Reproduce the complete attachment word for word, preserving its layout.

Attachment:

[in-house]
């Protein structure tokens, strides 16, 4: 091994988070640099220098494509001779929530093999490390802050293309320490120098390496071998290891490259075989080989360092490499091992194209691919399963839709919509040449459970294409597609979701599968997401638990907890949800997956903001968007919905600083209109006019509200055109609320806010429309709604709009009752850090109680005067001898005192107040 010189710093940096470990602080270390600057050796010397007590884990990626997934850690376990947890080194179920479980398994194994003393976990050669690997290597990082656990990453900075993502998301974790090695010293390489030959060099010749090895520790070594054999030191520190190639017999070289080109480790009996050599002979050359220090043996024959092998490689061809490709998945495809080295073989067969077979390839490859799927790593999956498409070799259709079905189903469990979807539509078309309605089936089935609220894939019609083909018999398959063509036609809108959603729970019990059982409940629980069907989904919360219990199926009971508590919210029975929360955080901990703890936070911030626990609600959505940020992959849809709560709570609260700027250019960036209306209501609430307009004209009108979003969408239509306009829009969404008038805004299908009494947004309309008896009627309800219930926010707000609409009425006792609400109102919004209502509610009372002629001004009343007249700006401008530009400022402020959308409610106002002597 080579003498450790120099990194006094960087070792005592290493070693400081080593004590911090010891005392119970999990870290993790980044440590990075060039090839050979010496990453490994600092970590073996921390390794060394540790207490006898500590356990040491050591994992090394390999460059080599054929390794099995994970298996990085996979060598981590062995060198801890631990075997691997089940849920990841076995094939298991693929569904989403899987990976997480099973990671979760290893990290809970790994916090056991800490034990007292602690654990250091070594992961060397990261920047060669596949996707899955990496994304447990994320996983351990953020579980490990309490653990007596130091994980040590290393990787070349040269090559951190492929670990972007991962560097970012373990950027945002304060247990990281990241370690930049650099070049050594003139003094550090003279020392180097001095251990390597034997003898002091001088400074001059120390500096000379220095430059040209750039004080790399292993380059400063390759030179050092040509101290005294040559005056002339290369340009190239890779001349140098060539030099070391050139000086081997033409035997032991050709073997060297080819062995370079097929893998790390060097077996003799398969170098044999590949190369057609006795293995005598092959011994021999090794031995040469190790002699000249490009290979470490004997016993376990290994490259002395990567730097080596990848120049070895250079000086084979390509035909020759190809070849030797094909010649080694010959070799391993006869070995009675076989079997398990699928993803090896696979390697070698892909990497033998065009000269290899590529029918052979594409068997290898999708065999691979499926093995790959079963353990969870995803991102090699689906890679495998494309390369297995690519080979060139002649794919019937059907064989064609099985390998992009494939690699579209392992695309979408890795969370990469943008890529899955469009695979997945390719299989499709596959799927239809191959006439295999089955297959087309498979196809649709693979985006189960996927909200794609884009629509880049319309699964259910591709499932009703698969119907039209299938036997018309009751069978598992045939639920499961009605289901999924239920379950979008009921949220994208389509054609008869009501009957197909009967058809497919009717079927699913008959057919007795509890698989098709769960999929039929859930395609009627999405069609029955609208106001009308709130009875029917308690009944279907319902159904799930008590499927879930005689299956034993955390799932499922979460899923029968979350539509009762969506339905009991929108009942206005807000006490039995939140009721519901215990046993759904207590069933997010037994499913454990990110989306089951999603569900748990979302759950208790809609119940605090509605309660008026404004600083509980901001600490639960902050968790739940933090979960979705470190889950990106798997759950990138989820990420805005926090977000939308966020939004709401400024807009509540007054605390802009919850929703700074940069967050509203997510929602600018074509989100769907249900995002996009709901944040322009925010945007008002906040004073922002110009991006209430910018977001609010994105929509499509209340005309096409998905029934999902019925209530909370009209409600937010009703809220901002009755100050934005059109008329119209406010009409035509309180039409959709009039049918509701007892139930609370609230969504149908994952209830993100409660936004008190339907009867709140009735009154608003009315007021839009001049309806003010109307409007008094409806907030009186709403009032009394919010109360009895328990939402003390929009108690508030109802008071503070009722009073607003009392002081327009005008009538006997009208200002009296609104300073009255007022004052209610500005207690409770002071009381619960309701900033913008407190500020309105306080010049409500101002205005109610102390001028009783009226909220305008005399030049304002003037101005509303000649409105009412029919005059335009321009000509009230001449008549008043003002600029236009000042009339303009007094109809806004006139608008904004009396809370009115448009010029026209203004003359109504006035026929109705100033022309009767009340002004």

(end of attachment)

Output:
[in-house]
């Protein structure tokens, strides 16, 4: 091994988070640099220098494509001779929530093999490390802050293309320490120098390496071998290891490259075989080989360092490499091992194209691919399963839709919509040449459970294409597609979701599968997401638990907890949800997956903001968007919905600083209109006019509200055109609320806010429309709604709009009752850090109680005067001898005192107040 010189710093940096470990602080270390600057050796010397007590884990990626997934850690376990947890080194179920479980398994194994003393976990050669690997290597990082656990990453900075993502998301974790090695010293390489030959060099010749090895520790070594054999030191520190190639017999070289080109480790009996050599002979050359220090043996024959092998490689061809490709998945495809080295073989067969077979390839490859799927790593999956498409070799259709079905189903469990979807539509078309309605089936089935609220894939019609083909018999398959063509036609809108959603729970019990059982409940629980069907989904919360219990199926009971508590919210029975929360955080901990703890936070911030626990609600959505940020992959849809709560709570609260700027250019960036209306209501609430307009004209009108979003969408239509306009829009969404008038805004299908009494947004309309008896009627309800219930926010707000609409009425006792609400109102919004209502509610009372002629001004009343007249700006401008530009400022402020959308409610106002002597 080579003498450790120099990194006094960087070792005592290493070693400081080593004590911090010891005392119970999990870290993790980044440590990075060039090839050979010496990453490994600092970590073996921390390794060394540790207490006898500590356990040491050591994992090394390999460059080599054929390794099995994970298996990085996979060598981590062995060198801890631990075997691997089940849920990841076995094939298991693929569904989403899987990976997480099973990671979760290893990290809970790994916090056991800490034990007292602690654990250091070594992961060397990261920047060669596949996707899955990496994304447990994320996983351990953020579980490990309490653990007596130091994980040590290393990787070349040269090559951190492929670990972007991962560097970012373990950027945002304060247990990281990241370690930049650099070049050594003139003094550090003279020392180097001095251990390597034997003898002091001088400074001059120390500096000379220095430059040209750039004080790399292993380059400063390759030179050092040509101290005294040559005056002339290369340009190239890779001349140098060539030099070391050139000086081997033409035997032991050709073997060297080819062995370079097929893998790390060097077996003799398969170098044999590949190369057609006795293995005598092959011994021999090794031995040469190790002699000249490009290979470490004997016993376990290994490259002395990567730097080596990848120049070895250079000086084979390509035909020759190809070849030797094909010649080694010959070799391993006869070995009675076989079997398990699928993803090896696979390697070698892909990497033998065009000269290899590529029918052979594409068997290898999708065999691979499926093995790959079963353990969870995803991102090699689906890679495998494309390369297995690519080979060139002649794919019937059907064989064609099985390998992009494939690699579209392992695309979408890795969370990469943008890529899955469009695979997945390719299989499709596959799927239809191959006439295999089955297959087309498979196809649709693979985006189960996927909200794609884009629509880049319309699964259910591709499932009703698969119907039209299938036997018309009751069978598992045939639920499961009605289901999924239920379950979008009921949220994208389509054609008869009501009957197909009967058809497919009717079927699913008959057919007795509890698989098709769960999929039929859930395609009627999405069609029955609208106001009308709130009875029917308690009944279907319902159904799930008590499927879930005689299956034993955390799932499922979460899923029968979350539509009762969506339905009991929108009942206005807000006490039995939140009721519901215990046993759904207590069933997010037994499913454990990110989306089951999603569900748990979302759950208790809609119940605090509605309660008026404004600083509980901001600490639960902050968790739940933090979960979705470190889950990106798997759950990138989820990420805005926090977000939308966020939004709401400024807009509540007054605390802009919850929703700074940069967050509203997510929602600018074509989100769907249900995002996009709901944040322009925010945007008002906040004073922002110009991006209430910018977001609010994105929509499509209340005309096409998905029934999902019925209530909370009209409600937010009703809220901002009755100050934005059109008329119209406010009409035509309180039409959709009039049918509701007892139930609370609230969504149908994952209830993100409660936004008190339907009867709140009735009154608003009315007021839009001049309806003010109307409007008094409806907030009186709403009032009394919010109360009895328990939402003390929009108690508030109802008071503070009722009073607003009392002081327009005008009538006997009208200002009296609104300073009255007022004052209610500005207690409770002071009381619960309701900033913008407190500020309105306080010049409500101002205005109610102390001028009783009226909220305008005399030049304002003037101005509303000649409105009412029919005059335009321009000509009230001449008549008043003002600029236009000042009339303009007094109809806004006139608008904004009396809370009115448009010029026209203004003359109504006035026929109705100033022309009767009340002004």